Monthly Archives: November 2002

John McPhee's Fish Tales

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Canoes, oranges, flood control. Not exactly the stuff of bestsellers. But in the mind of the story-teller John McPhee, they all come to life. He wrote a book about rocks that won him a Pulitzer Prize.

In his latest work, “The Founding Fish,” McPhee elevates the American Shad, a most unlikely protagonist, to the level of national icon. A non-fiction book about a fish? How dry. But our terminally mediocre angler baits his hook with tales of the Shad in the American Revolution, and its death-defying race to spawn in the headwaters of the Delaware.

He lands us with his own stories of the ones he cooks, and the ones that get away, all written in prose as clear as the Crystal River. Spinning fish tales with John McPhee, schoolmaster of narrative journalism.


John McPhee, writer for “The New Yorker” and author of “The Founding Fish”

Iraq after Saddam Hussein

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Here’s a new word in all the strange lexicon of a possible war with Iraq. De-baathification. That’s right. It’s a term used by some Iraqi opposition groups to imagine, not just a “regime change” but a general purging of Saddam Hussein’s Ba’ath Party.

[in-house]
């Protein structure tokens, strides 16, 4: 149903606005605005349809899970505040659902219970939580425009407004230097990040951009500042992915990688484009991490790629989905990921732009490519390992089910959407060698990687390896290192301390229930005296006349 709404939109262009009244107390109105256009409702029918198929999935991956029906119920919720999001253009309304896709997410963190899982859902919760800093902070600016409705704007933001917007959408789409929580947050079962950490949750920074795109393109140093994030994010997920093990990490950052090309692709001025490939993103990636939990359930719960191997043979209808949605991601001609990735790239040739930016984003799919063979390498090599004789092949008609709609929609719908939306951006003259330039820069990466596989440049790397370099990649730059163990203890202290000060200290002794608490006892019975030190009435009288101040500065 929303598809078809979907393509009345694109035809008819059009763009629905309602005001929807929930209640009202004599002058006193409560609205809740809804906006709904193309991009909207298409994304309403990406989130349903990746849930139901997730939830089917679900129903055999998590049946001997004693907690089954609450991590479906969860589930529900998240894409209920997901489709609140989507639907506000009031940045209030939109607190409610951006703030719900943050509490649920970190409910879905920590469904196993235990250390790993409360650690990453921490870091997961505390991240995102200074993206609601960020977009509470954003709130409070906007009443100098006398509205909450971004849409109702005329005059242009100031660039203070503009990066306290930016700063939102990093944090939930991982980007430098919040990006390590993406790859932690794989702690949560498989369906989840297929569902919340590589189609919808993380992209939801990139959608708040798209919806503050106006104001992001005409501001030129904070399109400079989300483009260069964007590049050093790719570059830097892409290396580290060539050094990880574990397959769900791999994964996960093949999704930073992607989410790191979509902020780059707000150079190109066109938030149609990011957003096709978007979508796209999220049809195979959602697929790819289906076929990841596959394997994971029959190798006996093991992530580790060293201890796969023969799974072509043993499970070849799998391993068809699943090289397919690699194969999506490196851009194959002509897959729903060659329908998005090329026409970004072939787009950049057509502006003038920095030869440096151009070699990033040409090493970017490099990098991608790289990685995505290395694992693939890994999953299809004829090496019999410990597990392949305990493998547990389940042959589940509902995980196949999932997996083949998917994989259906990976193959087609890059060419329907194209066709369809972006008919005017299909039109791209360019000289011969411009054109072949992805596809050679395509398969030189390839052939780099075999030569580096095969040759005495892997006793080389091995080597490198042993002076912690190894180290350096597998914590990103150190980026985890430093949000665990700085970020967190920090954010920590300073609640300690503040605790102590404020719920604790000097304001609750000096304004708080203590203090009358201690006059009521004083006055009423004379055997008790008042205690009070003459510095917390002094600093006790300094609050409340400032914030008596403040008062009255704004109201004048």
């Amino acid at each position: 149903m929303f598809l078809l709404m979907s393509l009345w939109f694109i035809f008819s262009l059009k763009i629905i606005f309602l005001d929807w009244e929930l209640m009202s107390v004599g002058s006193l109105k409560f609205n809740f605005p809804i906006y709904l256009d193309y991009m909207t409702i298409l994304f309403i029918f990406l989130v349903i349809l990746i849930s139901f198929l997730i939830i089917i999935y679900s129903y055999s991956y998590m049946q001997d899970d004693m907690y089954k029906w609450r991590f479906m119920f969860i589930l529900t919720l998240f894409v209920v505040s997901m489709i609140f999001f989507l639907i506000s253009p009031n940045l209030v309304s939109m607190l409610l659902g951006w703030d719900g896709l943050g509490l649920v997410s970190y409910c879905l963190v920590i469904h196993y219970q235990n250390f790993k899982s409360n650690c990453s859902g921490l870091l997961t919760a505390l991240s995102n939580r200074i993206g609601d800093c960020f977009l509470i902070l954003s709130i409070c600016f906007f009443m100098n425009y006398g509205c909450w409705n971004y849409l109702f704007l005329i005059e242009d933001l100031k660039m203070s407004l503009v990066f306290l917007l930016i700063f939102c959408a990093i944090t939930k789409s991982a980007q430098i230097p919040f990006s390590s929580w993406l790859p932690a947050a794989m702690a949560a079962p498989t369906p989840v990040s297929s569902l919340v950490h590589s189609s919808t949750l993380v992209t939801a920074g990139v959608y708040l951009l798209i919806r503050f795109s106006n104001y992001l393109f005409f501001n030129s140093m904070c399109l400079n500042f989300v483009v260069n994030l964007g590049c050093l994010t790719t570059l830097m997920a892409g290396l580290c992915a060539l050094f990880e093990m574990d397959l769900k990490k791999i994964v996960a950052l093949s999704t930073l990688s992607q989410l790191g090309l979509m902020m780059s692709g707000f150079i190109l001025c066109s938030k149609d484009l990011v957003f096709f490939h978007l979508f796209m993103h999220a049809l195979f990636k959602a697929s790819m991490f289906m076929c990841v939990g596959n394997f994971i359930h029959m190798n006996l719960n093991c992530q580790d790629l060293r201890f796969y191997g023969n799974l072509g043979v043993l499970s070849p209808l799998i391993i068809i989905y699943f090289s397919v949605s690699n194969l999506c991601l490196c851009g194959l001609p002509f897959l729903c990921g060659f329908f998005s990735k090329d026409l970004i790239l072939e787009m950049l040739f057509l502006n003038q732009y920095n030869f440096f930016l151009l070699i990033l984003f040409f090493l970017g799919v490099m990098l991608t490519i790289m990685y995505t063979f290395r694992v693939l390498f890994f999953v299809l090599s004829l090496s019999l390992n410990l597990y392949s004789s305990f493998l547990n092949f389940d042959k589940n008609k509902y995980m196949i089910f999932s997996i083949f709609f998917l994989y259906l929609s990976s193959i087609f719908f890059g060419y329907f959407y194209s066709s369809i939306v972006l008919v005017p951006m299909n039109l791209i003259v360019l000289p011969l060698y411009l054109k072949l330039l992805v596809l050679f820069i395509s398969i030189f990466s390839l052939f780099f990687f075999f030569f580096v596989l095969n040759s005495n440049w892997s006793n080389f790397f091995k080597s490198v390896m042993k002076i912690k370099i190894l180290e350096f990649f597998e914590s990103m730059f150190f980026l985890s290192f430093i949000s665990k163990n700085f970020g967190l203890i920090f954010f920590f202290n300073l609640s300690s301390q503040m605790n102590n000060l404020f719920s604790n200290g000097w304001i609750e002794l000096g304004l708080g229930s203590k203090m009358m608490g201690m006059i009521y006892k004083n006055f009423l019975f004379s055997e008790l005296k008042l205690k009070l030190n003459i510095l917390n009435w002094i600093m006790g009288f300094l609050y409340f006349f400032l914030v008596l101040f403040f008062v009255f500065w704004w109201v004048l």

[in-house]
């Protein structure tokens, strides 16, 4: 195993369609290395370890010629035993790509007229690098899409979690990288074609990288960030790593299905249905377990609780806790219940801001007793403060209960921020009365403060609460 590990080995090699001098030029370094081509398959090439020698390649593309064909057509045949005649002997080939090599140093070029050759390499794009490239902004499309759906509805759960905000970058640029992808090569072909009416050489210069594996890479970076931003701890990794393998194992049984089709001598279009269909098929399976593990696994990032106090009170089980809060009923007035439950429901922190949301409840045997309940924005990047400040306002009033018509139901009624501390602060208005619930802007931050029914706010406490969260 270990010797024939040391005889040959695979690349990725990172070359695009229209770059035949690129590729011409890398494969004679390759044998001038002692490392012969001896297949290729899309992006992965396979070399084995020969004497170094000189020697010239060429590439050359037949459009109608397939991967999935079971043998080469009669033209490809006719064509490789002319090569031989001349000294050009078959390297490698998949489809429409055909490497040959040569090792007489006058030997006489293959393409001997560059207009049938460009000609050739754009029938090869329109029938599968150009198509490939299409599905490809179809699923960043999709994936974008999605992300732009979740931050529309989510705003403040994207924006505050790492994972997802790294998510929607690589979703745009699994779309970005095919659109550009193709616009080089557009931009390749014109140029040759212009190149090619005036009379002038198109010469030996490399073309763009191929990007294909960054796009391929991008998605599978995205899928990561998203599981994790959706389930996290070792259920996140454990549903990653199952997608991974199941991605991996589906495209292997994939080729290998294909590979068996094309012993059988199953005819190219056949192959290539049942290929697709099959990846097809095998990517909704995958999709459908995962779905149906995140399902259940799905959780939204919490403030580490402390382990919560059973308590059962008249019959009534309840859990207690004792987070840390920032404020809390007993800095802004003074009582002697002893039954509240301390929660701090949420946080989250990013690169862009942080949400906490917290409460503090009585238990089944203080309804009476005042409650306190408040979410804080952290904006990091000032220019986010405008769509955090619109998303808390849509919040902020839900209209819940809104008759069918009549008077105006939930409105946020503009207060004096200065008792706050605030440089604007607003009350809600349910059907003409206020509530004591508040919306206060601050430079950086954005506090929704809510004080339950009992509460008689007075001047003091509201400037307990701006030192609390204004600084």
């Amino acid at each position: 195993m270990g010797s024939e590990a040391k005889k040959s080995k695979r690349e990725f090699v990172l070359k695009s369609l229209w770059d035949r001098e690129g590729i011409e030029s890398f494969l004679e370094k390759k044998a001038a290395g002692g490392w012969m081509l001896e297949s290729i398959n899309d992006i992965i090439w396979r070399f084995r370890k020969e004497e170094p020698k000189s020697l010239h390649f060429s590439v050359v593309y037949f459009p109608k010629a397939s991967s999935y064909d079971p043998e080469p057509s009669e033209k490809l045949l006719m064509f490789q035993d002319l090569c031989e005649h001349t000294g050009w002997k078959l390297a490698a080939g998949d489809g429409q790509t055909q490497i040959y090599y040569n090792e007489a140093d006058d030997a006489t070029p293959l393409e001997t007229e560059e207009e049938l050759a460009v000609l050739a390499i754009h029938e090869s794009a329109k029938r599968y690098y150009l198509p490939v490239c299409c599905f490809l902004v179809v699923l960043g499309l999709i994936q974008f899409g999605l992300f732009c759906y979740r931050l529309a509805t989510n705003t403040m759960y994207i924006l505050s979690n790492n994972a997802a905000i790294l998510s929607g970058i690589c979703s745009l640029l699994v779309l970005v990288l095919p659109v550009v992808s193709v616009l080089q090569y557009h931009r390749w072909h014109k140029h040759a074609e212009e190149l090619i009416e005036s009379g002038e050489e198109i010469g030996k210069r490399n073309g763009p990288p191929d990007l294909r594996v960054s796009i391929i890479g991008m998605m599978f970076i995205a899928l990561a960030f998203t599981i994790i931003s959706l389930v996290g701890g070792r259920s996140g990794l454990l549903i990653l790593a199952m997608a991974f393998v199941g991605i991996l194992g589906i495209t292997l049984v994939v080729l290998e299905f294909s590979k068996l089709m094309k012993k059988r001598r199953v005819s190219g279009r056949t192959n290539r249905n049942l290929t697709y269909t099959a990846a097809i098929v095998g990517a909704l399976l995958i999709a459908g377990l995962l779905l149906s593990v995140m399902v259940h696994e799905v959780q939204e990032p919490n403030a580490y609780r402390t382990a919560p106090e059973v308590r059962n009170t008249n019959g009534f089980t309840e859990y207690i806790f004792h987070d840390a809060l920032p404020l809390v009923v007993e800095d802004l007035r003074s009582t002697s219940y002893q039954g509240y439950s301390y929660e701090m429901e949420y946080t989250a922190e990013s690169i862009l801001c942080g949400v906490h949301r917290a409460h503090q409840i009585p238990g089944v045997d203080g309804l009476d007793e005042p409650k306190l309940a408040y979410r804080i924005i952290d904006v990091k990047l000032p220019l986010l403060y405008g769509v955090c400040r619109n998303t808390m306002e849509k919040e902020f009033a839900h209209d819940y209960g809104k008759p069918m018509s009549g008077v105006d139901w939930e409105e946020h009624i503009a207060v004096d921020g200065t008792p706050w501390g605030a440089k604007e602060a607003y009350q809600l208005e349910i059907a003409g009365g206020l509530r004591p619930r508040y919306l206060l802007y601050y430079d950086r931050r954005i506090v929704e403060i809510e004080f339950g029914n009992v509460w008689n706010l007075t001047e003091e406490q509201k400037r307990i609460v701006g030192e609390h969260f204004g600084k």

Like its leader, the Ba’ath Party comes out of the minority Sunni community, about 20 per cent of Iraq’s population. But its leaders hold all the power: the multiple security forces and the bureaucracy. Originally, the party’s goals were far-left, revolutionary: to create socialist Arab states throughout the mideast. But all the Iraqi Ba’athists have concentrated on is their own refinement of a dictatorship. So what does regime change mean for the party?


Laith Kubba, founding member, Iraqi National Congress, Senior Program Officer, Middle East and North Africa, National Endowment for Democracy

Jon Alterman, Director of the Middle East Program at the Center for Strategic and International Studies, Washington

Scott Peterson, correspondent for the Christian Science Monitor.

World Literature: Russia

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Far away in Russia, the writers are celebrating. After a decade of post-Soviet obscurity, one of their own is in trouble again. His name is Vladimir Sorokin. The government has charged him with pornography for a novel that features amorous clones of Stalin and Khrushchev, uh, doing it. Intellectuals are loving the attention.